article 07-22-2015

Steve Lipper on MoneyLife: Moderate Returns Ahead

At this year's Morningstar Investment Conference, Principal and Portfolio Manager Steve Lipper talked with MoneyLife Host Chuck Jaffe about the current investment landscape in the U.S. and abroad as well as those areas of the market he currently finds most attractive.

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Chuck Jaffe: I'm joined right now by Steve Lipper, portfolio manager for The Royce Funds. Steve, one of the things that I've been getting out of this conference: A year ago, as you talked to people, everybody was sure the Fed was going to raise rates and it was going to have a more dangerous effect on the market. Of course the Fed didn't raise rates and the market kept going. This year, everybody now is not quite as certain even though it appears that a rate increase is more imminent, and they're also a lot less worried about what a Fed increase is going to do. So for you, have we gotten to the point where we can kind of sweep it under the rug and when we get to a rate increase it's going to be a non-event?

Steve Lipper: Yeah, I think the Fed rate increase for us is less important in terms of the overall market. It may be more important in terms of subsections in the market—in terms of REITs or banks; probably negative for REITs when it happens and maybe positive for banks in terms of increasing their net income—but our view overall about the equity market is we probably have moderate returns ahead and that Fed rate rise isn't going to be an impediment to that.

CJ: "Moderate returns ahead" is something everybody has no problems with. What they have problems with is achieving moderate returns with big swings on the downside. They don't mind big swings on the upside, but they certainly mind the downside. So how much event risk do we have? Not necessarily the, "We'll have a little period when we're flat" or what have you but serious, "Hey, we can take the head off this beer we've been enjoying for so long."

Steve: Well any equity investor should be aware that a 10% decline is sort of the price of entry. If you're not comfortable that you're going to be experiencing that then your asset allocation probably should be something else. But if you're talking about a 20-30% decline, that has to be caused by something that's meaningful. Things that are meaningful usually come from one of two things: aggressive Fed rising—I don't think that's on the horizon—or recession, which would collapse, meaningfully, earnings. I don't think that is either. So significant declines in the near term don't seem likely.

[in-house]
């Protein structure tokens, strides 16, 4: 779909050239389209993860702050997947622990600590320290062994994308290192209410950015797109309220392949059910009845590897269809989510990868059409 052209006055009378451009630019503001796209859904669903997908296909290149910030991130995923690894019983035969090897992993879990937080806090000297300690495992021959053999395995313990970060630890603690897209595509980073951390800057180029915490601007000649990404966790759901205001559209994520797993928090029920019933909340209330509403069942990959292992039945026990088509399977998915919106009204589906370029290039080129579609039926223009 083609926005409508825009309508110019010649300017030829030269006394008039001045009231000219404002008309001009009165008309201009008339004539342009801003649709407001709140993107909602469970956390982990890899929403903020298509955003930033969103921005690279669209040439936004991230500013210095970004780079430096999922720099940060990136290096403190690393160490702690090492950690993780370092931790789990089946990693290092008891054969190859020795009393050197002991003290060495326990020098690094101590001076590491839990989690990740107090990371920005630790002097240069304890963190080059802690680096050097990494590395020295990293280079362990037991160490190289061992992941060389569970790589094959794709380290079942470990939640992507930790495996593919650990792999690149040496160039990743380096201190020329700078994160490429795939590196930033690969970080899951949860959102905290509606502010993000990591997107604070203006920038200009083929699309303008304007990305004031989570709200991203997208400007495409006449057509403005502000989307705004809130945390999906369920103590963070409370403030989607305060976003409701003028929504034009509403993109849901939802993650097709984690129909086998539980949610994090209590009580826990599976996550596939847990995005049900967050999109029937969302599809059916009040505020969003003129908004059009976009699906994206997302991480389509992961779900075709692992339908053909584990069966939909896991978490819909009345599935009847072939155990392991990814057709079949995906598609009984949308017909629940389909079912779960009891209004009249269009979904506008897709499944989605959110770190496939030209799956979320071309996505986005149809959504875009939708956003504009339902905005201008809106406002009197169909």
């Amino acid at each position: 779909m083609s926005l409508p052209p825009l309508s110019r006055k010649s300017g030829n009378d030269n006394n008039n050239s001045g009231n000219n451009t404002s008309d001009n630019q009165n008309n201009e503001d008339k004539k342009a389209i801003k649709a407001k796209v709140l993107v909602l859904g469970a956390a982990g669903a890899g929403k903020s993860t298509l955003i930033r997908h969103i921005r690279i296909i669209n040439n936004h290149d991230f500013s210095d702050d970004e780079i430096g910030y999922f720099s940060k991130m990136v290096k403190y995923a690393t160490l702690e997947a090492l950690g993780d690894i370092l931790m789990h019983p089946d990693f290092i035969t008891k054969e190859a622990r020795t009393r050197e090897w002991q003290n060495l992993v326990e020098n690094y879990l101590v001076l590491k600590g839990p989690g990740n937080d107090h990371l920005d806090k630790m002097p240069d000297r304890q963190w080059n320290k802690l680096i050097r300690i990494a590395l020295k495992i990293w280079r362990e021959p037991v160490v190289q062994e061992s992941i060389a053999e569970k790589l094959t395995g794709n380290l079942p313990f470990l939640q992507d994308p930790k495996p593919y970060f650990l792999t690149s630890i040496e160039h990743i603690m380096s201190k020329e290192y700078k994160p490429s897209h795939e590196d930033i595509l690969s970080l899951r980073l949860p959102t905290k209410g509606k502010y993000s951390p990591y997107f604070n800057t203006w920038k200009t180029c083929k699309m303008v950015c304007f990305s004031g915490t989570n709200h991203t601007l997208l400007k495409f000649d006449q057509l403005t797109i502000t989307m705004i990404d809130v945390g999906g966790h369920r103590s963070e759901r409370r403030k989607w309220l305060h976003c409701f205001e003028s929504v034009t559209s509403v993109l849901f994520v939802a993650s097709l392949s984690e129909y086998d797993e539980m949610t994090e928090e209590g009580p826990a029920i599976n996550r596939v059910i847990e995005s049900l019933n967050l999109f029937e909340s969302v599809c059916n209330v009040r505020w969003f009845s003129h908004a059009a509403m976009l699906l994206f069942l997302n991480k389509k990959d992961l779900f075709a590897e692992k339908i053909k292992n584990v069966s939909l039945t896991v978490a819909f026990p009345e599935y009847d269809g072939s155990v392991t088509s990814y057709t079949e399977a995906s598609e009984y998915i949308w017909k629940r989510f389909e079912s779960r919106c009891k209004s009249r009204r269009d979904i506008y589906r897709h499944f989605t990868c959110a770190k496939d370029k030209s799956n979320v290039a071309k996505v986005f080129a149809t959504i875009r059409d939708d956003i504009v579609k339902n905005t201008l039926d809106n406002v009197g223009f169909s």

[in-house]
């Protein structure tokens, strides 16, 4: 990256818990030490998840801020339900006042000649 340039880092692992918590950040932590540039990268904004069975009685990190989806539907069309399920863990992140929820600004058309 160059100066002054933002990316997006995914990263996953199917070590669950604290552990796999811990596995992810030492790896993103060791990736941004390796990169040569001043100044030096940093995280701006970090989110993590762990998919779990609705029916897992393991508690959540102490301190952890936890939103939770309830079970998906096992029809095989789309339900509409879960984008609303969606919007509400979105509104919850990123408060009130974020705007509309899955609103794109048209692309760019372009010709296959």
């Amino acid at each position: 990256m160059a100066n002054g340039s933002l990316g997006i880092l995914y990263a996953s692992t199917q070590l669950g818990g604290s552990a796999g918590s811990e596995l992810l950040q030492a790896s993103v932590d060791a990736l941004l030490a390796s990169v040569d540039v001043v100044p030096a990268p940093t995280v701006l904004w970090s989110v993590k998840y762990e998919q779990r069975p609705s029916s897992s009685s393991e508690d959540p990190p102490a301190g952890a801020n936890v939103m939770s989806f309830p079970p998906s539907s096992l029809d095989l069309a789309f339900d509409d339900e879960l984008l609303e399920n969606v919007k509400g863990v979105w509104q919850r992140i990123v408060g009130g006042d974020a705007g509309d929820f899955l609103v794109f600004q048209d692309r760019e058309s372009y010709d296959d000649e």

CJ: At the same time, psychology says we look at numbers and see how long things have gone on and says they can't go on forever. Right around the time that you look and you say, "Well this time it's different" is when you find out it's not. Is this time different, at least from the standpoint of, "Yeah, we could see a record kind of length of duration of this bull market" but things not be different in terms of "It's still the same old market?"

Steve: Yeah, it's a very key point. One of the things that I characterize what we do as investors is we have to separate signal from noise. There's a lot that's out there and we have to say that's not significant, that's significant. In this rally, this bull market, we think time is noise, and what I mean by that is that historically, length of a bull market correlated to length of a business cycle. But business cycle has been in slow motion, as frankly they often are in recovery for banking prices. We've seen that outside of the U.S. So time won't be a good compass. Price will continue to be a good compass, and price in terms of valuation versus long-term inflation rates are fine. Our outlook is that stocks can advance in line with earnings growth. We've seen P/E multiple expansion—that's probably behind us—but we're going to be ok.

CJ: Do you also look at the political situation and go, "I don't have any worries on the horizon because even if we wind up seeing a party change in Washington, we have an election to get through and nothing too bad happens during an election year?"

Steve: I have a non-traditional view about Washington, and that's that the most important person for your portfolio doesn't sit at the White House or at Capitol Hill, she sits at the Federal Reserve, and she's supportive of you investing.